Replenishing the reservoir 

Sohan says that the money could be better spent on recharging the reservoir. “What they need to do is free up all the passageways that bring water to this reservoir. The reservoir is more than 100 years old. It’s a valley with hills on all sides. Any rain water trickles down through the hills and lands up in this reservoir. But they have built roads on all three sides, with one side being the bund built by the British. The roads have got inadequate passages for water to flow under the road. They have not given enough tunnels and culverts.”

As a result, the reservoir has been starved of incoming water, he says. “I reckon that going by the global warming and climate change situation, it’s not an exaggeration to say that we will be water starved continuously. So it will be foolhardy to go and spend money on building a park, instead of making arrangements to receive whatever trickle of water we can in the reservoir,” Sohan says. 

Potluri Anil Chowdary, the Managing Director of GreenWaves Environmental Solutions, agrees with Sohan. “Look at Chennai. It’s always today you, tomorrow us. And the day after tomorrow, nobody knows who will be there on the planet,” he says.  

Calling the drying up of the reservoir a man-made disaster, Anil says we should first be doing our part to recharge it. “We can rework the water beds, channelising it the proper way. But building a park is not sustainable development. A lot of flora and fauna development has happened in the past in and around Visakha. We have Shivaji park and others. We don’t require one more park at the risk of affecting the water body,” says Anil.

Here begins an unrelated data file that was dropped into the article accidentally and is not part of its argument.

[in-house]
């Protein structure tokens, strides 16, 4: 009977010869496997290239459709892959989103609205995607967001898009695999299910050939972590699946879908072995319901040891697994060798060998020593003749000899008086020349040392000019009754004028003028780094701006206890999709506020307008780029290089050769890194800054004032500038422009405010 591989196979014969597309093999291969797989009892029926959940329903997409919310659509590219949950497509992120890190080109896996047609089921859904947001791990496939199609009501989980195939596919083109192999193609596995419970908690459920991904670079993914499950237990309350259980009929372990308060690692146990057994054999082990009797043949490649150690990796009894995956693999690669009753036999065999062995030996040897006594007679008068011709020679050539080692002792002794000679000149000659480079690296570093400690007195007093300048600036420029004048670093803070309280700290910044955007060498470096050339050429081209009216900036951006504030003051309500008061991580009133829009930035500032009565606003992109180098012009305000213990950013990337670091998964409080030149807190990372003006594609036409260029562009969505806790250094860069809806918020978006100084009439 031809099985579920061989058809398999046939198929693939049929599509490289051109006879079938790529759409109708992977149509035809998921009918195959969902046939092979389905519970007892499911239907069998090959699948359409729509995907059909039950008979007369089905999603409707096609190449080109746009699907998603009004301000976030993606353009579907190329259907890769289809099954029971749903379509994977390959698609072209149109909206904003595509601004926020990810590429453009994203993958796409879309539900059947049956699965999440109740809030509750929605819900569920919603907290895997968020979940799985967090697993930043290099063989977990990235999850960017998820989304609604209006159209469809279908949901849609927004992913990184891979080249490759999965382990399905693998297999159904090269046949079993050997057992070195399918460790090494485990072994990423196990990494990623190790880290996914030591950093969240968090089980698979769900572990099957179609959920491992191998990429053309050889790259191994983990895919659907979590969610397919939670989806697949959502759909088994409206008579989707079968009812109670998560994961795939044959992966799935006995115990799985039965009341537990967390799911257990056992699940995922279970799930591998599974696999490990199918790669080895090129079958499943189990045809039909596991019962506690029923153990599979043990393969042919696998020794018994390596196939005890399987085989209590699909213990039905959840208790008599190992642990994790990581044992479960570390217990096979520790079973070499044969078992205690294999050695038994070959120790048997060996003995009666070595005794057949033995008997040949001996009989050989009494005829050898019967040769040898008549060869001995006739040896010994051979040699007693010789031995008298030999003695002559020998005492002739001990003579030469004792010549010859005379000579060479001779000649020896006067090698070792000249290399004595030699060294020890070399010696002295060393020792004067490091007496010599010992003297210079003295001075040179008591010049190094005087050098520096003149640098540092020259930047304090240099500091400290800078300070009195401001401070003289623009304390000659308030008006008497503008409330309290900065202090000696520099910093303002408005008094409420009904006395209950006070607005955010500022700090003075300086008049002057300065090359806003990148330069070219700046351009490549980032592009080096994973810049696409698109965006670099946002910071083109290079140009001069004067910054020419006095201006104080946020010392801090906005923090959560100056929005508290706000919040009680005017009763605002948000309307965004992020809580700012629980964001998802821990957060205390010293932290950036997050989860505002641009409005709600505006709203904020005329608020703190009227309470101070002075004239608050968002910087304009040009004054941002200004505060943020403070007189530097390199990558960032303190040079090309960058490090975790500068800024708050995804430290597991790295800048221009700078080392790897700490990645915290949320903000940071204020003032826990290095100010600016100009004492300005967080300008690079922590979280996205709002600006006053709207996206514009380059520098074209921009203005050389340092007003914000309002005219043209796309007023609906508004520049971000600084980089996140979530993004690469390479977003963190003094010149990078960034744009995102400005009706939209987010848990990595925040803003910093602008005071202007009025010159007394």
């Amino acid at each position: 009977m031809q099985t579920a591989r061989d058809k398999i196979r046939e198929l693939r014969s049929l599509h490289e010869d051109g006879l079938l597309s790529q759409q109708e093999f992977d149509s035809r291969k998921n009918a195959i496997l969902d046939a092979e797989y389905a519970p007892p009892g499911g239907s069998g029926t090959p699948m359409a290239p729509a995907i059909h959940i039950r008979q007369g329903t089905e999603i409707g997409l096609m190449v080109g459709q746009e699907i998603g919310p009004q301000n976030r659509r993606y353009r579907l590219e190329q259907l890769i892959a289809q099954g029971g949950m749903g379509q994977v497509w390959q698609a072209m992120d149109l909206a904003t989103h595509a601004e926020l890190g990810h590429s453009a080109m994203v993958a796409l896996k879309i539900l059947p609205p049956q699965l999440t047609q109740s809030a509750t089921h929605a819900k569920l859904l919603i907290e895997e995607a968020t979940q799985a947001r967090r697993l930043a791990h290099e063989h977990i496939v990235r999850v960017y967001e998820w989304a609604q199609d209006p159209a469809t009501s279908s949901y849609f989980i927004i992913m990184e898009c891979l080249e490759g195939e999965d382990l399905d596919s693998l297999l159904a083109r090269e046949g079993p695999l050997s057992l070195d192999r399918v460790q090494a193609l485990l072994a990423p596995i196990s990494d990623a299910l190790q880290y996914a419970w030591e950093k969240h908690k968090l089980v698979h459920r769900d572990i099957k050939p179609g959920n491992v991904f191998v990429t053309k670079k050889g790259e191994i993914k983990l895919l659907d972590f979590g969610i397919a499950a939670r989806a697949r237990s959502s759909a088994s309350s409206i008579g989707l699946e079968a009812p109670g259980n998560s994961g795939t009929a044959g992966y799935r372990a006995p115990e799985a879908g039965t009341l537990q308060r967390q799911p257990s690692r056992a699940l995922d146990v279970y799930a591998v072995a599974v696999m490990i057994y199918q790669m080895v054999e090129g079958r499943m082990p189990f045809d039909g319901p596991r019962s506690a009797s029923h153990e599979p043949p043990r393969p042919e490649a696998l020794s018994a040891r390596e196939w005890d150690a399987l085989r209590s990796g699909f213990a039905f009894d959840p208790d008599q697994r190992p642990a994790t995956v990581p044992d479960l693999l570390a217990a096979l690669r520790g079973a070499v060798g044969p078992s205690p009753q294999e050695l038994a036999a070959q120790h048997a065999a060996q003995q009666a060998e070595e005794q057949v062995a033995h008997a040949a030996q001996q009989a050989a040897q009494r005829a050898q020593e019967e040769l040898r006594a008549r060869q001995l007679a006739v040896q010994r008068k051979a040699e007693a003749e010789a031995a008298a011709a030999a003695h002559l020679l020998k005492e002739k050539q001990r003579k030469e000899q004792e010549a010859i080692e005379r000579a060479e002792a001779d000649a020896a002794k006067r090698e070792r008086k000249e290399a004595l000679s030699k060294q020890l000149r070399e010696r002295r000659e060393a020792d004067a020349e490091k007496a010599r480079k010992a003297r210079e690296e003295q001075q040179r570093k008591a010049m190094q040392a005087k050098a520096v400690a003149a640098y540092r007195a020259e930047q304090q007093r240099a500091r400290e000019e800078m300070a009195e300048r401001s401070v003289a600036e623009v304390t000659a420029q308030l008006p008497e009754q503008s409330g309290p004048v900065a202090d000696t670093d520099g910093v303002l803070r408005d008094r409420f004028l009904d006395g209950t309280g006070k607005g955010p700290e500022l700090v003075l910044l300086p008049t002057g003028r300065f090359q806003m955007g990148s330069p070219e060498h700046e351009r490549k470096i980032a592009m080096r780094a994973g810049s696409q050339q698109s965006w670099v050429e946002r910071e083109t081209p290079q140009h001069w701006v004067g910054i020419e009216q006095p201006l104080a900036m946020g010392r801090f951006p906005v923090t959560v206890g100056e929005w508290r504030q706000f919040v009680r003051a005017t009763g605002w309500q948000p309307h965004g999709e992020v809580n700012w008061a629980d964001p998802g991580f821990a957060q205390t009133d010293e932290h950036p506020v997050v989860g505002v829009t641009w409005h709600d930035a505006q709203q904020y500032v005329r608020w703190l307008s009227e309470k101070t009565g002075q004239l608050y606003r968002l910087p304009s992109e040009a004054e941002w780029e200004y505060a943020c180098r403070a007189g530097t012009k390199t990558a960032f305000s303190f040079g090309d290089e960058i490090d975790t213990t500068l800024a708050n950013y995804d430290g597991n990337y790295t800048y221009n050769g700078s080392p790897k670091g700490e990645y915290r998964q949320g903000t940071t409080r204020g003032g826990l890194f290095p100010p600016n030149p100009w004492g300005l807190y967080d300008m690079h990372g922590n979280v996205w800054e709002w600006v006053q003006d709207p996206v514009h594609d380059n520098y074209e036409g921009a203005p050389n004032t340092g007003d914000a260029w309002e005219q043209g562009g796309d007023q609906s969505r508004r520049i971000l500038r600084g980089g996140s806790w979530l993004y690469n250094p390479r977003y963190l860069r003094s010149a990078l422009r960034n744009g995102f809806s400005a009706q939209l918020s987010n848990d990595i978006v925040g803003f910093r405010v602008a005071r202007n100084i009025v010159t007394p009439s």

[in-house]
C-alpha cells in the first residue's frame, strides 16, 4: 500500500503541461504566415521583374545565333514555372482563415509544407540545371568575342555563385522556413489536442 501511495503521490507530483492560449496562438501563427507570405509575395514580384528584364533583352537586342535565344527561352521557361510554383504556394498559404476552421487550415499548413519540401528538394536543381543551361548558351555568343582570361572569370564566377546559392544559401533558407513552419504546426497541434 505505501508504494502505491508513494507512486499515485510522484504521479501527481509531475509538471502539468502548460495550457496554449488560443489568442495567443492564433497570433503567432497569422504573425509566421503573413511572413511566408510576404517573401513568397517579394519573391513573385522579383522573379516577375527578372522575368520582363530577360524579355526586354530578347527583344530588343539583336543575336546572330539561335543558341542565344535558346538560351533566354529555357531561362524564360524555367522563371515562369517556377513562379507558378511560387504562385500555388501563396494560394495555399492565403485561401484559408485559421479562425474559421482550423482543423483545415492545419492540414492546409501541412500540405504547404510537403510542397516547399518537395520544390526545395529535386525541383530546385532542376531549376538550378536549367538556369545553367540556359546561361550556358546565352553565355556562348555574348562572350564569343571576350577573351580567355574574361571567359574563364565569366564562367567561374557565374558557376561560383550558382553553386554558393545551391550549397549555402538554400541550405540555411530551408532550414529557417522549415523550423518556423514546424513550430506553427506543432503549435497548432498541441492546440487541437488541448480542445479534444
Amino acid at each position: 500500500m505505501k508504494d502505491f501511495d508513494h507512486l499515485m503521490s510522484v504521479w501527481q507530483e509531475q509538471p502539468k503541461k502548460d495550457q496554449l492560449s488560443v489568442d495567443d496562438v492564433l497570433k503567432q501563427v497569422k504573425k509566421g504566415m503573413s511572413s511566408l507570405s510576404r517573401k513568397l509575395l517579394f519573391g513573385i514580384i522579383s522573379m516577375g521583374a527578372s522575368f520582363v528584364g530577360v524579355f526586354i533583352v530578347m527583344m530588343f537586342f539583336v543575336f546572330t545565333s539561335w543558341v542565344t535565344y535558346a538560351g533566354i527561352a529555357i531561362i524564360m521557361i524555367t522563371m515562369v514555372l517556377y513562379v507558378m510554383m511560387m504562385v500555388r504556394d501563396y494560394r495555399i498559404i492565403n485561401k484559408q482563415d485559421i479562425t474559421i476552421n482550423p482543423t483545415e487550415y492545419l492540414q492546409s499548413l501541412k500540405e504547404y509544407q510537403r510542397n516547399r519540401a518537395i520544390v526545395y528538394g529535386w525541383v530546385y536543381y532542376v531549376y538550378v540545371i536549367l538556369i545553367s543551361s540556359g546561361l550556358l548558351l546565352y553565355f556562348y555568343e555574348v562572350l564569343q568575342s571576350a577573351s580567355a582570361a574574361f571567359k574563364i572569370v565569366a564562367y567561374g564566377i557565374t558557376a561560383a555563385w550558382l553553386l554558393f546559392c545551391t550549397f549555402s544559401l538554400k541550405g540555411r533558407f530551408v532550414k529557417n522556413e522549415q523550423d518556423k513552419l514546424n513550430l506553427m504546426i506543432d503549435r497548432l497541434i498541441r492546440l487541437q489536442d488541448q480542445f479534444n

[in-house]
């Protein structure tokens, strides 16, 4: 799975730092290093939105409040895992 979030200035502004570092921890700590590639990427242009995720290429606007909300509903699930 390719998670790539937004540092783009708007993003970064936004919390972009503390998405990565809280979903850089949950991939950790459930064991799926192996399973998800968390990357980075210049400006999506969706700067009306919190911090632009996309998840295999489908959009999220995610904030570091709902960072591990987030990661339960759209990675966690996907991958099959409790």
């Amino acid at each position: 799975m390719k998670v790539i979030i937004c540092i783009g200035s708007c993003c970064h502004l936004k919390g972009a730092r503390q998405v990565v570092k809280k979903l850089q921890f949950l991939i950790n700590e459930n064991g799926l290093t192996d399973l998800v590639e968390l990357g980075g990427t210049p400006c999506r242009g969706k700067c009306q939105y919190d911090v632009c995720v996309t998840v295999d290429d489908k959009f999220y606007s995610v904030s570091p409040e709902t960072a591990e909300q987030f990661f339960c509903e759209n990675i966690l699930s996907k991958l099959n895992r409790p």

Sohan suggests that the residents of the city would be better off if VMRDA re-prioritized its spending.  “If they have Rs 17 crore to squander, then they should spend at least Rs10 crore on building 50 culverts around the place. And a proper wall. Now they’ve only got a barbed wire fence through which every piece of plastic from the road flies into the reservoir. They can also increase the plantation on its northern side, which has a reserved forest.” says Sohan.  

 Plastic caught in the Mudasarlova reservoir fence/Image credit: Sohan Hatangadi 

Srinivas Rao denies that there will be any effects on the reservoir. “Mudasarlova reservoir is a different issue from the modernisation of the park. We are expecting rain to fill the reservoir soon, since we have a good catchment area,” he says. He also assures that efforts are being made to replenish the reservoir. “VMRDA is planning to fix pipelines, and we are focusing on increasing the greenery. We are in talks with Asian Bank for a collaboration to work on this. There’s no danger of water scarcity for the city. Only this year there’s no water. We are praying to god that we get rain,” he says. 

Anil, like Sohan, is not convinced that there will be no negative consequences. “We are still not able to have eco-sustainable tourism. If you see places like Araku, so much plastic waste is generated in the tourist season. Sustainability has to be in the government policy first, and be enforced and implemented in a proper way,” says Anil.